Monday, February 15, 2016

The Sound of Silence

One counterintuitive thing about doing linguistic analysis is how much time we spend analyzing structures and elements that are silent. That's probably pretty confusing for people when they first learn about it. For example, compare these three sentences:
  1. I want a cookie.
  2. I ate the cookie.
  3. I ate cookies all day.
In your grammar lessons in school, you probably learned that the words a and the were called "articles," but linguists usually call them "determiners." Most people describing the sentences in 1, 2 and 3 would say something like:
"Sentences 1 and 2 have determiners in them. Sentence 1 had a and sentence 2 has the. Sentence 3 doesn't have a determiner."
A linguist, on the other hand, when describing these three sentences would be likely to say:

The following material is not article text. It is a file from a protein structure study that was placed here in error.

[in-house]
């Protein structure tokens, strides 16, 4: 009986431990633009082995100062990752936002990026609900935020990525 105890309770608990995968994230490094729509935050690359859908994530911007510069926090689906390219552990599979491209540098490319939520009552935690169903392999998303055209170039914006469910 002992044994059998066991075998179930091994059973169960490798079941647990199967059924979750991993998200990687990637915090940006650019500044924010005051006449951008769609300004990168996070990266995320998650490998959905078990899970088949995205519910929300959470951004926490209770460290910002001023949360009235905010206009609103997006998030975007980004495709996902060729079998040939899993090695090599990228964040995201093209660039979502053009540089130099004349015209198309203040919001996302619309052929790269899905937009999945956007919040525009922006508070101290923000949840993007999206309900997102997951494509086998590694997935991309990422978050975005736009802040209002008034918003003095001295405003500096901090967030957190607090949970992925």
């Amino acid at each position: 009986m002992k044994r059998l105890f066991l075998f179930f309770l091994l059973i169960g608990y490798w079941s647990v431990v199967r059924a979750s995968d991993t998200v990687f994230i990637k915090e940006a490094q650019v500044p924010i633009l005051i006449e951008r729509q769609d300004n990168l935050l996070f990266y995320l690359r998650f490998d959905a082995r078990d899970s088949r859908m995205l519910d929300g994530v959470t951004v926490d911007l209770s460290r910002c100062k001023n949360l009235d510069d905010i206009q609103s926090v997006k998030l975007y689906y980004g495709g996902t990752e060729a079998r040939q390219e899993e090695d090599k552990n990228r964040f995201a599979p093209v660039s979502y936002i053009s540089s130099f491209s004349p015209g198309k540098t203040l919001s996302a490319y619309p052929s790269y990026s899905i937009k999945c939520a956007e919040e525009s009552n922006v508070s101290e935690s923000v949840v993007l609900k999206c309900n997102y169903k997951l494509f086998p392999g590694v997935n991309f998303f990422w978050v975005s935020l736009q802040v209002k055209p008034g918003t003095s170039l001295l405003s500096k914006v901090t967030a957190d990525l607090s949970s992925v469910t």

"All three sentences have determiners. Sentence 1 has a, sentence 2 has the, and sentence 3 has a silent determiner."
Silent determiners is just scratching the surface of all of the possible silent words linguists have postulated. A really common kind of reaction to all the silent words is "Bullshit!" Actually, that was my reaction when I took my first syntax course, but eventually, I was convinced.1 For a lot of the silent elements linguists have proposed, there's usually some good reason or evidence for doing so, but we do have to be careful not to over-hypothesize silent elements to make the data work. This is the really interesting tension of abstractness.